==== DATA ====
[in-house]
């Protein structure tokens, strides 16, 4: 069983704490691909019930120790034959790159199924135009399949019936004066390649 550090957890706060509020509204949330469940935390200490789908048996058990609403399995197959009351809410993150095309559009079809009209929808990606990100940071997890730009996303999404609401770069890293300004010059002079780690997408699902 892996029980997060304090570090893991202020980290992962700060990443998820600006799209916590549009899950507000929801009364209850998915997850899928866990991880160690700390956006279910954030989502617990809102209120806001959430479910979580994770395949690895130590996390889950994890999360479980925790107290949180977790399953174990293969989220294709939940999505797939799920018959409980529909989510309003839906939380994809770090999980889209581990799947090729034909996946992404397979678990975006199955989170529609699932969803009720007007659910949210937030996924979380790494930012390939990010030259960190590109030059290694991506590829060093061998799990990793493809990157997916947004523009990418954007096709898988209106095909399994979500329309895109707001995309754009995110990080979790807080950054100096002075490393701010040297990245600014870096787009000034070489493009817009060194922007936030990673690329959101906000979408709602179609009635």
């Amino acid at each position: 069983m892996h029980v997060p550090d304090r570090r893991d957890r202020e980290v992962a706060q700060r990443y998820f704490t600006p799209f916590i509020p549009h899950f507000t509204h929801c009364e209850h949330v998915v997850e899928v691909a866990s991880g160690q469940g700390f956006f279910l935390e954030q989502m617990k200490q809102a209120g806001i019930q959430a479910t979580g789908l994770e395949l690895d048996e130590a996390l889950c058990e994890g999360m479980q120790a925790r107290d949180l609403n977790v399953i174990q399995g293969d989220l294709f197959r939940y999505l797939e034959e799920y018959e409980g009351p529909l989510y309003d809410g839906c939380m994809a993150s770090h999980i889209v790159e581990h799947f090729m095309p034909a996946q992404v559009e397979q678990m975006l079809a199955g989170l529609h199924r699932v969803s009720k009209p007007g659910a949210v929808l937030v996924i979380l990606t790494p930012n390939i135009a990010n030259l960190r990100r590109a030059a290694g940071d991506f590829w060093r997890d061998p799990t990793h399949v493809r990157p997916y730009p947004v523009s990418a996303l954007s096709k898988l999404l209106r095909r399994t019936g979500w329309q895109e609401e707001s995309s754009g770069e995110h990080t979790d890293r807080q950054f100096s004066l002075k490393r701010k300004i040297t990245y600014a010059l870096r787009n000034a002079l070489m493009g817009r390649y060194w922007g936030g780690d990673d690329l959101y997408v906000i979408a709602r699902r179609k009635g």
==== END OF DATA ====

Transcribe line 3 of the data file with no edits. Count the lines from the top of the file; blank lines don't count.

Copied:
């Amino acid at each position: 069983m892996h029980v997060p550090d304090r570090r893991d957890r202020e980290v992962a706060q700060r990443y998820f704490t600006p799209f916590i509020p549009h899950f507000t509204h929801c009364e209850h949330v998915v997850e899928v691909a866990s991880g160690q469940g700390f956006f279910l935390e954030q989502m617990k200490q809102a209120g806001i019930q959430a479910t979580g789908l994770e395949l690895d048996e130590a996390l889950c058990e994890g999360m479980q120790a925790r107290d949180l609403n977790v399953i174990q399995g293969d989220l294709f197959r939940y999505l797939e034959e799920y018959e409980g009351p529909l989510y309003d809410g839906c939380m994809a993150s770090h999980i889209v790159e581990h799947f090729m095309p034909a996946q992404v559009e397979q678990m975006l079809a199955g989170l529609h199924r699932v969803s009720k009209p007007g659910a949210v929808l937030v996924i979380l990606t790494p930012n390939i135009a990010n030259l960190r990100r590109a030059a290694g940071d991506f590829w060093r997890d061998p799990t990793h399949v493809r990157p997916y730009p947004v523009s990418a996303l954007s096709k898988l999404l209106r095909r399994t019936g979500w329309q895109e609401e707001s995309s754009g770069e995110h990080t979790d890293r807080q950054f100096s004066l002075k490393r701010k300004i040297t990245y600014a010059l870096r787009n000034a002079l070489m493009g817009r390649y060194w922007g936030g780690d990673d690329l959101y997408v906000i979408a709602r699902r179609k009635g």